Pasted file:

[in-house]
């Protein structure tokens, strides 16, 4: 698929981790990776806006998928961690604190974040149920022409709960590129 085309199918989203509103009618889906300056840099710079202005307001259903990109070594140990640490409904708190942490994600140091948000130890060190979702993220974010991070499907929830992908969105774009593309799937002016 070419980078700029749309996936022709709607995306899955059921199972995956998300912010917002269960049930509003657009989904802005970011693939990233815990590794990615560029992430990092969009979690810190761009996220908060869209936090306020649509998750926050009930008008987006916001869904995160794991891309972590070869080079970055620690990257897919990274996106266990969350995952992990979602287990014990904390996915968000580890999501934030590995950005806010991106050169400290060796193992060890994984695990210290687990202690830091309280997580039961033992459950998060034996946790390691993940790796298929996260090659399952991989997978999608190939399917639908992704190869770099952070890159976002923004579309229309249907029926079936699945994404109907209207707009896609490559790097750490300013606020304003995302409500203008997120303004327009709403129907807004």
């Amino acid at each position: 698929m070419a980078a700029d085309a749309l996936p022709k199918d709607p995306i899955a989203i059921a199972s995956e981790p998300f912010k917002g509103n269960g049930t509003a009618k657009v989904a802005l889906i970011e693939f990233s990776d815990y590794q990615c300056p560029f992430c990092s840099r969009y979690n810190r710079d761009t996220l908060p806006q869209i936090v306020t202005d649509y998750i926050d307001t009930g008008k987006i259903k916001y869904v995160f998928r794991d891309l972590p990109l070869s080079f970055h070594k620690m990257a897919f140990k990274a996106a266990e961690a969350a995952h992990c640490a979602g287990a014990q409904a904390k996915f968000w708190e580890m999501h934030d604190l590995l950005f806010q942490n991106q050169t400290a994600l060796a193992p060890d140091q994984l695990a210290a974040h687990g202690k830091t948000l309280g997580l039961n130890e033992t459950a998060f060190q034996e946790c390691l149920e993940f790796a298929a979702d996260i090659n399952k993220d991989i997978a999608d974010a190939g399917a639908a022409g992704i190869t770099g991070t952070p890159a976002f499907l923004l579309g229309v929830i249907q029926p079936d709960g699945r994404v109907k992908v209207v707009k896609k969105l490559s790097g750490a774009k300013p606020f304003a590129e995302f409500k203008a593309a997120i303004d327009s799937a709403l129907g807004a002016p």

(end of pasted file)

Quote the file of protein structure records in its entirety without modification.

[in-house]
């Protein structure tokens, strides 16, 4: 698929981790990776806006998928961690604190974040149920022409709960590129 085309199918989203509103009618889906300056840099710079202005307001259903990109070594140990640490409904708190942490994600140091948000130890060190979702993220974010991070499907929830992908969105774009593309799937002016 070419980078700029749309996936022709709607995306899955059921199972995956998300912010917002269960049930509003657009989904802005970011693939990233815990590794990615560029992430990092969009979690810190761009996220908060869209936090306020649509998750926050009930008008987006916001869904995160794991891309972590070869080079970055620690990257897919990274996106266990969350995952992990979602287990014990904390996915968000580890999501934030590995950005806010991106050169400290060796193992060890994984695990210290687990202690830091309280997580039961033992459950998060034996946790390691993940790796298929996260090659399952991989997978999608190939399917639908992704190869770099952070890159976002923004579309229309249907029926079936699945994404109907209207707009896609490559790097750490300013606020304003995302409500203008997120303004327009709403129907807004």
């Amino acid at each position: 698929m070419a980078a700029d085309a749309l996936p022709k199918d709607p995306i899955a989203i059921a199972s995956e981790p998300f912010k917002g509103n269960g049930t509003a009618k657009v989904a802005l889906i970011e693939f990233s990776d815990y590794q990615c300056p560029f992430c990092s840099r969009y979690n810190r710079d761009t996220l908060p806006q869209i936090v306020t202005d649509y998750i926050d307001t009930g008008k987006i259903k916001y869904v995160f998928r794991d891309l972590p990109l070869s080079f970055h070594k620690m990257a897919f140990k990274a996106a266990e961690a969350a995952h992990c640490a979602g287990a014990q409904a904390k996915f968000w708190e580890m999501h934030d604190l590995l950005f806010q942490n991106q050169t400290a994600l060796a193992p060890d140091q994984l695990a210290a974040h687990g202690k830091t948000l309280g997580l039961n130890e033992t459950a998060f060190q034996e946790c390691l149920e993940f790796a298929a979702d996260i090659n399952k993220d991989i997978a999608d974010a190939g399917a639908a022409g992704i190869t770099g991070t952070p890159a976002f499907l923004l579309g229309v929830i249907q029926p079936d709960g699945r994404v109907k992908v209207v707009k896609k969105l490559s790097g750490a774009k300013p606020f304003a590129e995302f409500k203008a593309a997120i303004d327009s799937a709403l129907g807004a002016p």